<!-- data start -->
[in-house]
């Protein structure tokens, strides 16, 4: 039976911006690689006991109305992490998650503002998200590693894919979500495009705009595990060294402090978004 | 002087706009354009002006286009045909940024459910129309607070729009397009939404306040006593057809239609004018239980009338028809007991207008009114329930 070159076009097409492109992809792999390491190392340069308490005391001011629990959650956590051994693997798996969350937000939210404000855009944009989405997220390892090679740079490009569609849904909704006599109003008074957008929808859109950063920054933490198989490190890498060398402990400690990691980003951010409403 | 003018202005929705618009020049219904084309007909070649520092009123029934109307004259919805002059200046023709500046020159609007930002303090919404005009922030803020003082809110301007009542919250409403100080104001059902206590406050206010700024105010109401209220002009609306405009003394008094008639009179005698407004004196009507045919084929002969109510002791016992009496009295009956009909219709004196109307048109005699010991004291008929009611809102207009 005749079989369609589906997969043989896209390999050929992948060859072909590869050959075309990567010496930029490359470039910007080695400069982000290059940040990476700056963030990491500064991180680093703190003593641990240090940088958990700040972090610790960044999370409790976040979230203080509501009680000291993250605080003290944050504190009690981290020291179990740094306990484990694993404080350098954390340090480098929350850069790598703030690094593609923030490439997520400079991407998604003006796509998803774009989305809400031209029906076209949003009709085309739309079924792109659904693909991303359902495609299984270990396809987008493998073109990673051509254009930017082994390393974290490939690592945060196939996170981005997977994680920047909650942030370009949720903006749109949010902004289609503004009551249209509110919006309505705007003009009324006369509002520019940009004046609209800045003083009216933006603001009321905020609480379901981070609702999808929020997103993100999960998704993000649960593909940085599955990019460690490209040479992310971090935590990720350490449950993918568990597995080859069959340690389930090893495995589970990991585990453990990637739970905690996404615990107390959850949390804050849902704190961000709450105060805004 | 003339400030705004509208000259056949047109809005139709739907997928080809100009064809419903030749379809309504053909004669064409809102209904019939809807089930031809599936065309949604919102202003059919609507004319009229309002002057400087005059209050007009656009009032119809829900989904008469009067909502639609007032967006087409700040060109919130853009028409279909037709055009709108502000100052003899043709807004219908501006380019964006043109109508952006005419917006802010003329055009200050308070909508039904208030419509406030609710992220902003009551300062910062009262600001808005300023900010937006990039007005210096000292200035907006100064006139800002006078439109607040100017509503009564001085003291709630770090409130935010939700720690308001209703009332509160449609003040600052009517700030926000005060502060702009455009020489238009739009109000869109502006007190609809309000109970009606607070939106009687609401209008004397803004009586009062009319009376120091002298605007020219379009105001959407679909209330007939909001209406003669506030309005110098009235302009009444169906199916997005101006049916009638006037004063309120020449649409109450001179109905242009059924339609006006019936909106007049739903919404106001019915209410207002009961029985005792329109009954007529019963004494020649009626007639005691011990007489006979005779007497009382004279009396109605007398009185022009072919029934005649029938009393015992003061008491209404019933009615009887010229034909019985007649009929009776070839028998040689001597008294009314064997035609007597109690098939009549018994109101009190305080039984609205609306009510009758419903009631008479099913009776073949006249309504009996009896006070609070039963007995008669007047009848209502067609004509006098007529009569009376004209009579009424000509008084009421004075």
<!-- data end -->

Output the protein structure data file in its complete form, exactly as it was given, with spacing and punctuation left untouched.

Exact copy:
[in-house]
């Protein structure tokens, strides 16, 4: 039976911006690689006991109305992490998650503002998200590693894919979500495009705009595990060294402090978004 | 002087706009354009002006286009045909940024459910129309607070729009397009939404306040006593057809239609004018239980009338028809007991207008009114329930 070159076009097409492109992809792999390491190392340069308490005391001011629990959650956590051994693997798996969350937000939210404000855009944009989405997220390892090679740079490009569609849904909704006599109003008074957008929808859109950063920054933490198989490190890498060398402990400690990691980003951010409403 | 003018202005929705618009020049219904084309007909070649520092009123029934109307004259919805002059200046023709500046020159609007930002303090919404005009922030803020003082809110301007009542919250409403100080104001059902206590406050206010700024105010109401209220002009609306405009003394008094008639009179005698407004004196009507045919084929002969109510002791016992009496009295009956009909219709004196109307048109005699010991004291008929009611809102207009 005749079989369609589906997969043989896209390999050929992948060859072909590869050959075309990567010496930029490359470039910007080695400069982000290059940040990476700056963030990491500064991180680093703190003593641990240090940088958990700040972090610790960044999370409790976040979230203080509501009680000291993250605080003290944050504190009690981290020291179990740094306990484990694993404080350098954390340090480098929350850069790598703030690094593609923030490439997520400079991407998604003006796509998803774009989305809400031209029906076209949003009709085309739309079924792109659904693909991303359902495609299984270990396809987008493998073109990673051509254009930017082994390393974290490939690592945060196939996170981005997977994680920047909650942030370009949720903006749109949010902004289609503004009551249209509110919006309505705007003009009324006369509002520019940009004046609209800045003083009216933006603001009321905020609480379901981070609702999808929020997103993100999960998704993000649960593909940085599955990019460690490209040479992310971090935590990720350490449950993918568990597995080859069959340690389930090893495995589970990991585990453990990637739970905690996404615990107390959850949390804050849902704190961000709450105060805004 | 003339400030705004509208000259056949047109809005139709739907997928080809100009064809419903030749379809309504053909004669064409809102209904019939809807089930031809599936065309949604919102202003059919609507004319009229309002002057400087005059209050007009656009009032119809829900989904008469009067909502639609007032967006087409700040060109919130853009028409279909037709055009709108502000100052003899043709807004219908501006380019964006043109109508952006005419917006802010003329055009200050308070909508039904208030419509406030609710992220902003009551300062910062009262600001808005300023900010937006990039007005210096000292200035907006100064006139800002006078439109607040100017509503009564001085003291709630770090409130935010939700720690308001209703009332509160449609003040600052009517700030926000005060502060702009455009020489238009739009109000869109502006007190609809309000109970009606607070939106009687609401209008004397803004009586009062009319009376120091002298605007020219379009105001959407679909209330007939909001209406003669506030309005110098009235302009009444169906199916997005101006049916009638006037004063309120020449649409109450001179109905242009059924339609006006019936909106007049739903919404106001019915209410207002009961029985005792329109009954007529019963004494020649009626007639005691011990007489006979005779007497009382004279009396109605007398009185022009072919029934005649029938009393015992003061008491209404019933009615009887010229034909019985007649009929009776070839028998040689001597008294009314064997035609007597109690098939009549018994109101009190305080039984609205609306009510009758419903009631008479099913009776073949006249309504009996009896006070609070039963007995008669007047009848209502067609004509006098007529009569009376004209009579009424000509008084009421004075």